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Growing Veg 2017/#1 – Getting Started

Tomato Seedlings |

It all starts with seeds. Sometimes tiny, sometimes large. Put them in some fresh earth. Water them, keep them warm, then watch the magic happen.

Sounds lovely and romantic, doesn’t it? And to me it is. But it is also really, really hard work.

It starts gently in January when you pick your seeds, planting certain varieties in February or March. By April it’s time to start prepping the greenhouse, but it’s not until May that the real work begins. All of a sudden the frost is gone and it’s time to get planting. NOW!

From that moment until late October it is an all-out slog. Digging, planting, weeding, watering, spraying blackfly, picking off caterpillars, undoing the damage done by moles and cows and other critters.

Jalapeno Chilli Seedling |

A jalapeno chilli seedling

One by one, your crops become ready to harvest. Some are slow, providing a steady crop. Others are full on and need daily intervention so they don’t run amuck. Leave your courgette (zucchini) plants unattended for two or three days and you will have some goliaths waiting for you when you return!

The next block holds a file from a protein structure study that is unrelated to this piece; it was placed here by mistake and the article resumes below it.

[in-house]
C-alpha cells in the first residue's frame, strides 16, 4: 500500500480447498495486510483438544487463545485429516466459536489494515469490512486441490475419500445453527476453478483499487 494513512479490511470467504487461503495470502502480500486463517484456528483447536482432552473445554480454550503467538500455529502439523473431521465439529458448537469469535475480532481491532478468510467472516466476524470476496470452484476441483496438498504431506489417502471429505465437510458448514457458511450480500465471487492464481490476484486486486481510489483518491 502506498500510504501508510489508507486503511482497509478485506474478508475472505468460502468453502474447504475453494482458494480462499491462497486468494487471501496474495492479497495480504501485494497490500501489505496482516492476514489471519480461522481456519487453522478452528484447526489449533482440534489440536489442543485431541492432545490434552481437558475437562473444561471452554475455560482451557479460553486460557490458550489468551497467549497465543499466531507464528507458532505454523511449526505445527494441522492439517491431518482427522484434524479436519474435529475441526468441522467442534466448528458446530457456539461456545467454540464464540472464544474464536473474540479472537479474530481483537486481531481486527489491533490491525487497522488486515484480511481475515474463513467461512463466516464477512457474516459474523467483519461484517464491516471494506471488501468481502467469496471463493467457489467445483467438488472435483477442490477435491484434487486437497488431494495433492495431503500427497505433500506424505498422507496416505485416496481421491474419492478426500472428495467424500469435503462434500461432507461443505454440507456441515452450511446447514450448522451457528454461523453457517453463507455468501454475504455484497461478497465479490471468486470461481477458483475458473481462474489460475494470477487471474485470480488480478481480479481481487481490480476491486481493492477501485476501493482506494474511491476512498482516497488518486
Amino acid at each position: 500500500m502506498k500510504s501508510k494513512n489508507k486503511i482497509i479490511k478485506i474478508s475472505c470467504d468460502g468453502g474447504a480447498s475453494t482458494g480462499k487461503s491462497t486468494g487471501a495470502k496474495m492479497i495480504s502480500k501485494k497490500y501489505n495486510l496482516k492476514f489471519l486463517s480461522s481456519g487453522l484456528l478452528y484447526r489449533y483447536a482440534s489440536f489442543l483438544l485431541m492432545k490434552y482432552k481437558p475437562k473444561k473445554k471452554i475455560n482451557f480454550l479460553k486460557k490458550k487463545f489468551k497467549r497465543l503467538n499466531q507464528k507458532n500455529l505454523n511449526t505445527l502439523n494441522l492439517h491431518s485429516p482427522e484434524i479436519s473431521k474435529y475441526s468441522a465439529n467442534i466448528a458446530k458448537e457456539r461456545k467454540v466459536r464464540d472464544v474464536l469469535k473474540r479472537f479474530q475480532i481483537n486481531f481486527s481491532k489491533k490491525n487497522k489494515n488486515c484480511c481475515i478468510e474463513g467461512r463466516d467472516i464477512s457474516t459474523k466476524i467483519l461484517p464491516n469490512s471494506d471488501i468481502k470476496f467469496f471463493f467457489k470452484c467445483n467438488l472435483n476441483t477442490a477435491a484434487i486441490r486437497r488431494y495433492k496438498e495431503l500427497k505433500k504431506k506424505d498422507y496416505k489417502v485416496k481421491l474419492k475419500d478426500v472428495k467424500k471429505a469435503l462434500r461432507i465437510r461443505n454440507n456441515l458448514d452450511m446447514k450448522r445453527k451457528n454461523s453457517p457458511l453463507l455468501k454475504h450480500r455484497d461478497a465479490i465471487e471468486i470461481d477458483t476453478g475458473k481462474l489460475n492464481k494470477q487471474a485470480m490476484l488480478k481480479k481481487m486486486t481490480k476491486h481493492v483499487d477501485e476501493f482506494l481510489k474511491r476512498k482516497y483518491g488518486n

Is it all worth it? Absolutely. My aim last year was go grow enough vegetables to feed us for an entire year. And that’s exactly what I did. Because we don’t have underground storage I deliberately left out vegetables that I can buy very cheaply from neighbours or at the market, like potatoes and cabbage. My onion crop got decimated by an early morning cow, so we also had to buy onions. I’ve never had much success with garlic and I don’t think ginger would grow here. I had dried lots of wild mushrooms, but sometimes a fresh mushroom is nice. I also like fresh tomatoes, so we bought small amounts of these. And we ran out of pickles. Other than potatoes, cabbage, onions, mushrooms, tomatoes, cucumber pickles, garlic & ginger we have not bought vegetables since the beginning of last summer.

Sweet Pepper Seedlings |

Sweet Pepper Seedlings

What did I grow last year?

I had a bumper crop of both carrots and beets, which I tried storing in barrels of sand to protect them from the elements. This did not work once the temperatures got really cold (like -15 C / 5 F) – most of them turned to mush. Thankfully I had frozen a few and these were enough to get by – we didn’t need to supplement these two vegetables.

What I did have enough of were:

  • Broccoli
  • Cauliflower
  • Green beans
  • Courgette (zucchini)
  • Sweet peppers
  • Florence fennel